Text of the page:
Thought you might have some thoughts on what to look for in particular used tools It seems there are probably some very good value out there, but only if one is armed with some good info on what to look for, brand names, models, and what may be some indicators of a gem of a find. What to look for in a jointer or a band saw for instance will tell us its a good value.

Thanks for considering this idea.


View Alin Dobra's profile

Alin Dobra

351 posts in 3885 days

#8 posted 11-29-2007 10:36 PM


Great post. I agree with what you are saying but I bumped into the following issues when it comes with buying old tools.

1. I do not have an used store around so I have to buy form individuals. Most sellers simply do not know what they are selling. Unless I take the time to drive to their place, I do not get much info from them. It is even hard to tell if what they sell is worth the look given the price.

2. A lot of sellers do the following reasoning when it comes to pricing their tool (especially if it is somewhat rare). I payed 2000$ for it in 1990 so I’ll ask for 1500$ now. Trouble is, a good tool now might be cheaper. This is especially true for routers and other powertools (but not machinery). The newer routers, drills, etc. tend to be better due to significant progress in magnets (rare earth magnets that are used not allow the motor to be significantly more powerful and smaller).

3. A lot of people do not take care of their tools. If I have to spend time refurbishing a tool, that time is not spend woodworking (which I always prefer). Fixing old machinery is a pain as well.
I purchased a random orbit sender from the flea market. It looked good when I got it but turned up to be junk (ball bearing busted, the screws that attach the pad were bad, after 10 minutes the machine would act erratically, etc).

4. Old machinery tends to be larger (more metal, less vibration). This is good from the quality point of view but I do not have the space for large machinery.

5. Old machinery does not have laser guides (just kidding, laser guides are a waste of time for me, at least).

Most of the above things do not apply if you have people like you that know what they are doing. I would definitely consider buying used if a good used tool store would be near by.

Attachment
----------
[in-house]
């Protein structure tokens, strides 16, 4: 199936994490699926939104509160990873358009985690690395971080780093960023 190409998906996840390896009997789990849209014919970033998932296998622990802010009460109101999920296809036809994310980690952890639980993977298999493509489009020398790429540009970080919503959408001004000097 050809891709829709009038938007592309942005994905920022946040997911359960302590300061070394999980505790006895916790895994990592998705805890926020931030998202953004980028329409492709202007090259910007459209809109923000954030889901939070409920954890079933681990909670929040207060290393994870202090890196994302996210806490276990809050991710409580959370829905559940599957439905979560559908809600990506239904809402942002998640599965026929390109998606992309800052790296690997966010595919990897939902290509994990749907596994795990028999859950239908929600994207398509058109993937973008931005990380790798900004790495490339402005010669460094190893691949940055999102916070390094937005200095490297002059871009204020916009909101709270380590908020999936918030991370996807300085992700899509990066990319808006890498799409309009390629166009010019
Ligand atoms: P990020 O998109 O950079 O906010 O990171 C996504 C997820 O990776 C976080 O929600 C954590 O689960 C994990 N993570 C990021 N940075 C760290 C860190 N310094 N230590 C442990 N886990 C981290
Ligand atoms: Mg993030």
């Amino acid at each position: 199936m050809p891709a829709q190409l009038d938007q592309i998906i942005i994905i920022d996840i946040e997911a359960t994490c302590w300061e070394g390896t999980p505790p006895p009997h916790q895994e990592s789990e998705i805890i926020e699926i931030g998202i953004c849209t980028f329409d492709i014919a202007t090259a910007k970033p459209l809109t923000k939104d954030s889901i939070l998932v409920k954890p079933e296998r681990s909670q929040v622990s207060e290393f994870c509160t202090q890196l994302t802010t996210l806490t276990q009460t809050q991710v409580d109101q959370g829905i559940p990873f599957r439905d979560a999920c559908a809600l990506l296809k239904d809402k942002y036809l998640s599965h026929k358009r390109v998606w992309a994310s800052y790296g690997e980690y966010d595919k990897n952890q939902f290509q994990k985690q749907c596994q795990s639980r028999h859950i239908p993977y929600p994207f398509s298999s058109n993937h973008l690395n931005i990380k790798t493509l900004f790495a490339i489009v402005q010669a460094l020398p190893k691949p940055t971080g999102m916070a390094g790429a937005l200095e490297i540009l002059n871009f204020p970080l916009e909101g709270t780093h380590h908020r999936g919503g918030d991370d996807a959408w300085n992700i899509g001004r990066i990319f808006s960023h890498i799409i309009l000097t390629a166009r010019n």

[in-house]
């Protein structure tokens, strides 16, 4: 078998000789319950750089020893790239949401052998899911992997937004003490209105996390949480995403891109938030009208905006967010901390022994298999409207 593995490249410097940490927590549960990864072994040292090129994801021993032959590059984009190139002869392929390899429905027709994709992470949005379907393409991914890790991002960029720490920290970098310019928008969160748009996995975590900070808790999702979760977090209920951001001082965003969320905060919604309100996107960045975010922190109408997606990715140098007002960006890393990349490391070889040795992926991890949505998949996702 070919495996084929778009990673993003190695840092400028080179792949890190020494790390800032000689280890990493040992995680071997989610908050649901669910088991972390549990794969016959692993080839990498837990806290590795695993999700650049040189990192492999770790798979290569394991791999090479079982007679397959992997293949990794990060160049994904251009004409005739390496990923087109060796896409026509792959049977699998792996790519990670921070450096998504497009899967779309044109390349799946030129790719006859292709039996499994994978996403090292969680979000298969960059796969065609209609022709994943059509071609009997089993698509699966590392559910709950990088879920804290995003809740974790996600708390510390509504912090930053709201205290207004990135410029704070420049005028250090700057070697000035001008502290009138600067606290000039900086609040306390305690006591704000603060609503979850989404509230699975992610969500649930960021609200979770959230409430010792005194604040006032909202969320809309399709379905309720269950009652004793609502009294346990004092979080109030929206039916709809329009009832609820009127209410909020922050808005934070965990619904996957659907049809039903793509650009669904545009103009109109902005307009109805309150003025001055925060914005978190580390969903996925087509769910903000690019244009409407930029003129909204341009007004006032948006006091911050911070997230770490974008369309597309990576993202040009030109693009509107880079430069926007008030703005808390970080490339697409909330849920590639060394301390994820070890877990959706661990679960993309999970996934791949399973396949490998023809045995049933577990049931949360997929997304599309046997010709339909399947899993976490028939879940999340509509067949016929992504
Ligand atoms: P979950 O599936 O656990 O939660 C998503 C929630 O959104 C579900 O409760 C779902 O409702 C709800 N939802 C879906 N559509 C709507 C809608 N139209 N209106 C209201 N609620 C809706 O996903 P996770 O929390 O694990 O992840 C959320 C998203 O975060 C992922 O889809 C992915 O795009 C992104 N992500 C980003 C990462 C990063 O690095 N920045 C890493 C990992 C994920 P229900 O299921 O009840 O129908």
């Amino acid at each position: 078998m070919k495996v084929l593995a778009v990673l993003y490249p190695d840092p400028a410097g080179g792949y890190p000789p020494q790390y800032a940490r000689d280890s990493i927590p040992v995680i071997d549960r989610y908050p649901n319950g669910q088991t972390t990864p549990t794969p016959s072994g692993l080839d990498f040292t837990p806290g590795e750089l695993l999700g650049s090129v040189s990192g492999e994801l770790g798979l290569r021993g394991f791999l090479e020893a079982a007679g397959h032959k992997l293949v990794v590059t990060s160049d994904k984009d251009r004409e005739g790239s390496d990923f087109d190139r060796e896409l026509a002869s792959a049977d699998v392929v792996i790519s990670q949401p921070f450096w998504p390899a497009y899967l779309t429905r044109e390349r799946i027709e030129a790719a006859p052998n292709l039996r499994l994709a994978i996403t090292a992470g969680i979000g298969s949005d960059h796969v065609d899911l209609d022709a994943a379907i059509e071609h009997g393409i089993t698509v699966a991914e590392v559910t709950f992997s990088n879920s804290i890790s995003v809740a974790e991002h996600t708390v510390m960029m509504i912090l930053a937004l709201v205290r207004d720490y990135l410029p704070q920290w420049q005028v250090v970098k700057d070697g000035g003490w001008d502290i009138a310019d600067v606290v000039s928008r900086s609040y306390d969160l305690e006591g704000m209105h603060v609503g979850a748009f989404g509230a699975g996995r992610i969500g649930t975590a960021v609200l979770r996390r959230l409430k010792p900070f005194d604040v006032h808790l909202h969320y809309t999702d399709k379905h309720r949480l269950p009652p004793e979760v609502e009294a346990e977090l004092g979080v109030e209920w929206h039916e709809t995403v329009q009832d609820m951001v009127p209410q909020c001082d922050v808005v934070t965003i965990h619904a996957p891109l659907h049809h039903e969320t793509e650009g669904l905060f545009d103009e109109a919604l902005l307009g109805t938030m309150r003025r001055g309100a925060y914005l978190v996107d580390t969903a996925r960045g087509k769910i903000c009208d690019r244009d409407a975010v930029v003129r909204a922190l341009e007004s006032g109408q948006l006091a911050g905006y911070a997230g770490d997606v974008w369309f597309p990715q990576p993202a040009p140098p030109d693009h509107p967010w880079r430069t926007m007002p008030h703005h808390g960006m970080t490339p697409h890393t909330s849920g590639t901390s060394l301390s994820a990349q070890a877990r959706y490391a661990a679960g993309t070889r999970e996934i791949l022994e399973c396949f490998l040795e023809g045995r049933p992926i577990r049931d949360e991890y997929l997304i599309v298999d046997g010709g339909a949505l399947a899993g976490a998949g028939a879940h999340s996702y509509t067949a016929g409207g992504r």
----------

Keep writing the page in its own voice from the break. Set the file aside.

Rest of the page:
-- -- Alin Dobra, Gainesville, Florida

View Blake's profile


3443 posts in 3871 days

#9 posted 11-30-2007 10:06 AM

Ah hah!

1. Sellers not knowing what they have could be a good thing… just ask them to look at for the model number on the tool before you waist the time driving out their, then you can look it up.

2. After they see that nobody will pay $1500, or $1000, or $750, or even $500, eventually they will enter the realm of the realistic and they will take your $200 offer for that $2K machine.

3. Don’t waste time with broken tools unless you know you can fix them. But a lot of the time it is only the brushes, cord, belt, blades, etc. Simple fix.

4. I think the size range of older machinery is the same as today. There was large and small. However many people tend to think of some of the monstrous bandsaws or other dinosaurs of the past.

5. OH MY GOD, I THOUGHT YOU WERE SERIOUS!!! Thank you for clarifying that was a joke.

5 1/2. Maybe you should open one… sounds like there is no competition?

Actually, all good points Alin. I just thought it would be fun to spar a little. Thanks for playin’.

-- Happy woodworking!

View MsDebbieP's profile


18615 posts in 4158 days

#10 posted 11-30-2007 02:38 PM

Blake, you are a good salesman

-- ~ Debbie, Canada (

View Alin Dobra's profile

Alin Dobra

351 posts in 3885 days

#11 posted 11-30-2007 03:31 PM